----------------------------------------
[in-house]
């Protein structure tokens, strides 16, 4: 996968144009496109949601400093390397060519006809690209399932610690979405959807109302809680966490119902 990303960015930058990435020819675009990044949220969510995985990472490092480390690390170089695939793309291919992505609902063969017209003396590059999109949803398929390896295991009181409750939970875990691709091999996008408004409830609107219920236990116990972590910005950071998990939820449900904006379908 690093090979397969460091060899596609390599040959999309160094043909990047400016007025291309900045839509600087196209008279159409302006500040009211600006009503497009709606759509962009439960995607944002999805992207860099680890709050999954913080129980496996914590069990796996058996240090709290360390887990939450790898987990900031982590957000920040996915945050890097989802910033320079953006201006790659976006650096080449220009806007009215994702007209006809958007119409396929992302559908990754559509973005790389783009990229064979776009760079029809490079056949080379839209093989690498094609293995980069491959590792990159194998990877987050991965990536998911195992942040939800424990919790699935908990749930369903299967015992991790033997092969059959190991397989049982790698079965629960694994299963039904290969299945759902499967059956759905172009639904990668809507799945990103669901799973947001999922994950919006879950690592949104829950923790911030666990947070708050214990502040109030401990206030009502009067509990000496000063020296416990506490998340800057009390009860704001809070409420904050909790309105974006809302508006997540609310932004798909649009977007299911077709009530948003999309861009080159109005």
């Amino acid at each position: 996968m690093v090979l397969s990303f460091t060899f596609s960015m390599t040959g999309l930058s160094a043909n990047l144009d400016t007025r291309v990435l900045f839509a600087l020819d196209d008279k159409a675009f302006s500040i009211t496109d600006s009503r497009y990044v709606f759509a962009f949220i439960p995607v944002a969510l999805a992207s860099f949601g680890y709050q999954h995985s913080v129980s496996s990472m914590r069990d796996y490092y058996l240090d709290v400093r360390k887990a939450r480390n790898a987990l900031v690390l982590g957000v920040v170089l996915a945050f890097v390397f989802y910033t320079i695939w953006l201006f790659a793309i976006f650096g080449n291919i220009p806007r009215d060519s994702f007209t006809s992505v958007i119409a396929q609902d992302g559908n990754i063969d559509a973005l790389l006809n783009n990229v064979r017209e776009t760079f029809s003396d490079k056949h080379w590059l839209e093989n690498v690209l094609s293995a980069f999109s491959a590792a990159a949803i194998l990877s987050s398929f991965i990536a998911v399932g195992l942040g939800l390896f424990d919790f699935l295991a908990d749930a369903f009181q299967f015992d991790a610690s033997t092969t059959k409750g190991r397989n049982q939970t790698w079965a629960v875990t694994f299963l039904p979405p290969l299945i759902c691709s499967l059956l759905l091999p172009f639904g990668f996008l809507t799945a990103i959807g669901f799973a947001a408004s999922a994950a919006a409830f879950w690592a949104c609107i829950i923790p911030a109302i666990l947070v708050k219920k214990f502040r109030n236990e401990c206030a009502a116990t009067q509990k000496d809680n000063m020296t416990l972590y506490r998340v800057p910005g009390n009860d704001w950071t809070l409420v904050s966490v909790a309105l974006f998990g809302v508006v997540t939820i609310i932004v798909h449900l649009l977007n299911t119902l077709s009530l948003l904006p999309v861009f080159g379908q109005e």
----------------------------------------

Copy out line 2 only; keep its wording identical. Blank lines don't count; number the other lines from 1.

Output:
């Protein structure tokens, strides 16, 4: 996968144009496109949601400093390397060519006809690209399932610690979405959807109302809680966490119902 990303960015930058990435020819675009990044949220969510995985990472490092480390690390170089695939793309291919992505609902063969017209003396590059999109949803398929390896295991009181409750939970875990691709091999996008408004409830609107219920236990116990972590910005950071998990939820449900904006379908 690093090979397969460091060899596609390599040959999309160094043909990047400016007025291309900045839509600087196209008279159409302006500040009211600006009503497009709606759509962009439960995607944002999805992207860099680890709050999954913080129980496996914590069990796996058996240090709290360390887990939450790898987990900031982590957000920040996915945050890097989802910033320079953006201006790659976006650096080449220009806007009215994702007209006809958007119409396929992302559908990754559509973005790389783009990229064979776009760079029809490079056949080379839209093989690498094609293995980069491959590792990159194998990877987050991965990536998911195992942040939800424990919790699935908990749930369903299967015992991790033997092969059959190991397989049982790698079965629960694994299963039904290969299945759902499967059956759905172009639904990668809507799945990103669901799973947001999922994950919006879950690592949104829950923790911030666990947070708050214990502040109030401990206030009502009067509990000496000063020296416990506490998340800057009390009860704001809070409420904050909790309105974006809302508006997540609310932004798909649009977007299911077709009530948003999309861009080159109005």